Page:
President Barack Obama’s promise to send arms to rebel forces fighting against Bashad al-Assad alongside al-Qaeda operatives in Syria, has been met with much criticism from multiple Senate members. Senators from both sides of the aisle have come together to push legislation that would prohibit the President and the Pentagon from sending rebels any form of aid.
Now, Rep. Thomas Massie (R-KY) and nine other House members decided to act by introducing legislation that would challenge the President’s decision by blocking aid that wasn’t previously authorized by Congress.
Co-sponsors include Rep. Joe Pitts (R-PA), Rep. Walter Jones (R-NC), Rep. Ted Yoho (R-FL), Rep. Mo Brooks (R-AL), Rep. Justin Amash (R-MI), Rep. Phil Roe (R-TN), Rep. Mark Meadows (R-NC), Rep. Scott DesJarlais (R-TN), and Rep. Louie Gohmert (R-TX).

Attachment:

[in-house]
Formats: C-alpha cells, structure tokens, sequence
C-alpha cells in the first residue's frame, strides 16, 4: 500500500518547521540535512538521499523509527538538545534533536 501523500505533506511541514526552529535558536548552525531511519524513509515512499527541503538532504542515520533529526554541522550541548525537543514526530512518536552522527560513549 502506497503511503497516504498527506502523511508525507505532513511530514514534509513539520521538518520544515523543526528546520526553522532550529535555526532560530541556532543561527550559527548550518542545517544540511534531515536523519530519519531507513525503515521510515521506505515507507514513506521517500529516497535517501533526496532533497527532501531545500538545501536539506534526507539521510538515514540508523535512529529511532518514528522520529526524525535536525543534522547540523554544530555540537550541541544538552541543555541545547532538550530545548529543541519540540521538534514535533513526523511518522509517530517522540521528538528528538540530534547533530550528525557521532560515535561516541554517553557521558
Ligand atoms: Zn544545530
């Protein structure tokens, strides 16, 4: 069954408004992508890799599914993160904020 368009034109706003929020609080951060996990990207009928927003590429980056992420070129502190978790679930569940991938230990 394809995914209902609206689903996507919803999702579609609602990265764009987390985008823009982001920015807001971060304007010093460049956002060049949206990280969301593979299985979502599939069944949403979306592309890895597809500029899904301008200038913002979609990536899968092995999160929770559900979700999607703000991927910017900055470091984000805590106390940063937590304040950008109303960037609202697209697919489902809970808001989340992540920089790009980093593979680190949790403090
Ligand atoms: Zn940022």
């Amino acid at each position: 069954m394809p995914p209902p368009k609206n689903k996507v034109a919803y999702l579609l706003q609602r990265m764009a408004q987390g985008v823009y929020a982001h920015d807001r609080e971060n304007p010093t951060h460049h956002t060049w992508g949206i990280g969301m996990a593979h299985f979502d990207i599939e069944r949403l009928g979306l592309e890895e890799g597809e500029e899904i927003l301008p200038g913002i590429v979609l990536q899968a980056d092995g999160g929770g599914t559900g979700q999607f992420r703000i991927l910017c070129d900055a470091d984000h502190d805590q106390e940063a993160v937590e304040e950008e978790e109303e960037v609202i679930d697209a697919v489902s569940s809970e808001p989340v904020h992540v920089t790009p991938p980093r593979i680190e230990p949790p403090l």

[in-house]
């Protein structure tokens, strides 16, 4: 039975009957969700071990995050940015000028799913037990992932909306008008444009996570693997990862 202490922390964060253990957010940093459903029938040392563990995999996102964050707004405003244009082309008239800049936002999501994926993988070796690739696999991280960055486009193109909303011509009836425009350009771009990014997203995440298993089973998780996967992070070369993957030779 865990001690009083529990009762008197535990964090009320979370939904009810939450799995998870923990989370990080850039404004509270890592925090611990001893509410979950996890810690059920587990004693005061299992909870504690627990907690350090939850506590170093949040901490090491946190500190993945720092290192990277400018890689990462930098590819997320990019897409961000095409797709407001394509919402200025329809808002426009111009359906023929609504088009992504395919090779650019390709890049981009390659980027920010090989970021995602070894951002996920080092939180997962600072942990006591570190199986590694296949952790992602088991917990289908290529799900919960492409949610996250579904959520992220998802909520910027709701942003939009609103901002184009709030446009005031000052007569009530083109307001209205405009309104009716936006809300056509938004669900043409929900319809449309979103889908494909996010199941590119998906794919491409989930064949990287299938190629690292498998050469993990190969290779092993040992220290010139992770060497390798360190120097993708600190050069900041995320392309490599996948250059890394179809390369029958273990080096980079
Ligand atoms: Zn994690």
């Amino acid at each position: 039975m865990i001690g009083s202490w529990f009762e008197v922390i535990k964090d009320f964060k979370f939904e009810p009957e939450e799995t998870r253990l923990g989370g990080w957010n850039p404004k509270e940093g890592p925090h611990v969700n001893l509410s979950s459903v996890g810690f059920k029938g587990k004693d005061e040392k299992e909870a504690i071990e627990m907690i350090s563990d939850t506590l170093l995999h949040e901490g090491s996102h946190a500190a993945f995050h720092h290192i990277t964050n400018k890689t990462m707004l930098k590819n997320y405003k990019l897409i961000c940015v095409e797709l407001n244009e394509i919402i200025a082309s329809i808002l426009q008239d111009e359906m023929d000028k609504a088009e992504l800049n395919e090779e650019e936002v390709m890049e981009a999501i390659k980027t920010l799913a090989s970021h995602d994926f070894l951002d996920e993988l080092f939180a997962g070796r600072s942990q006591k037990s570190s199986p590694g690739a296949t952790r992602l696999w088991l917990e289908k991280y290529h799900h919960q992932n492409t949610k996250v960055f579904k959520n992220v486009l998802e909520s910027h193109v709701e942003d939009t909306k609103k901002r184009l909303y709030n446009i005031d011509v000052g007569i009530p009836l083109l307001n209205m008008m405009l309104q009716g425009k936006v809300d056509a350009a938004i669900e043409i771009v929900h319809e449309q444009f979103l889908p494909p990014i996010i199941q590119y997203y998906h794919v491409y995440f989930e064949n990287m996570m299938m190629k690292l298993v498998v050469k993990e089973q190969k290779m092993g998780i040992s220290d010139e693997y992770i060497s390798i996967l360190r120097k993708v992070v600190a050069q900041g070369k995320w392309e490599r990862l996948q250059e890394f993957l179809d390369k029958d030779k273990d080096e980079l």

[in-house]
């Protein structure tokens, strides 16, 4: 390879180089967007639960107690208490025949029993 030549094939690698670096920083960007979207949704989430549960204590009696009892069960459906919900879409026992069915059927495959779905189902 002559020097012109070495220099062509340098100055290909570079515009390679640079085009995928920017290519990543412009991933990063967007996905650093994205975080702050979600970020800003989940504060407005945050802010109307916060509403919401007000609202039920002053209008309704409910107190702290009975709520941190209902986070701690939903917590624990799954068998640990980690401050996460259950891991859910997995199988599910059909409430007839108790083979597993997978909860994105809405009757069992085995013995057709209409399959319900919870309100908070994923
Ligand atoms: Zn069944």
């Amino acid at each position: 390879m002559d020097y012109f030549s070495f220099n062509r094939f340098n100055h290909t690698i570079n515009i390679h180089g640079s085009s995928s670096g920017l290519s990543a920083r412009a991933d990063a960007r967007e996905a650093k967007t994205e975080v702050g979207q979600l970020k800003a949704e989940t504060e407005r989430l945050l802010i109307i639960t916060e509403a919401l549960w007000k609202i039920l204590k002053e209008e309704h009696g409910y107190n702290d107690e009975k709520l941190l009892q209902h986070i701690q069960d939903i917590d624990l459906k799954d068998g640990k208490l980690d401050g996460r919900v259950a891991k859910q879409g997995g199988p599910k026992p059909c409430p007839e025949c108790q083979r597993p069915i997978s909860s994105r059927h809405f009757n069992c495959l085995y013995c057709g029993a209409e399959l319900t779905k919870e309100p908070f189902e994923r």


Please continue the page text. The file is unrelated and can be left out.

The War Powers Protection Act of 2013 would keep the U.S. from sending any military assistance to the rebel forces unless Congress has issued a formal declaration of war.
Rep. Massie has stated that “since our national security interests in Syria are unclear,” risks could be far too great if we choose to aid rebel forces, particularly now that it has been noted that al Qaeda’s Iraqi wing in Syria insists on fighting alongside the Al-Nusra Front.
The Article 1, Section 8 of the Constitution states that no war can be declared without Congress’ approval, which doesn’t seem to keep the President from continuing with his plan of aiding the rebels.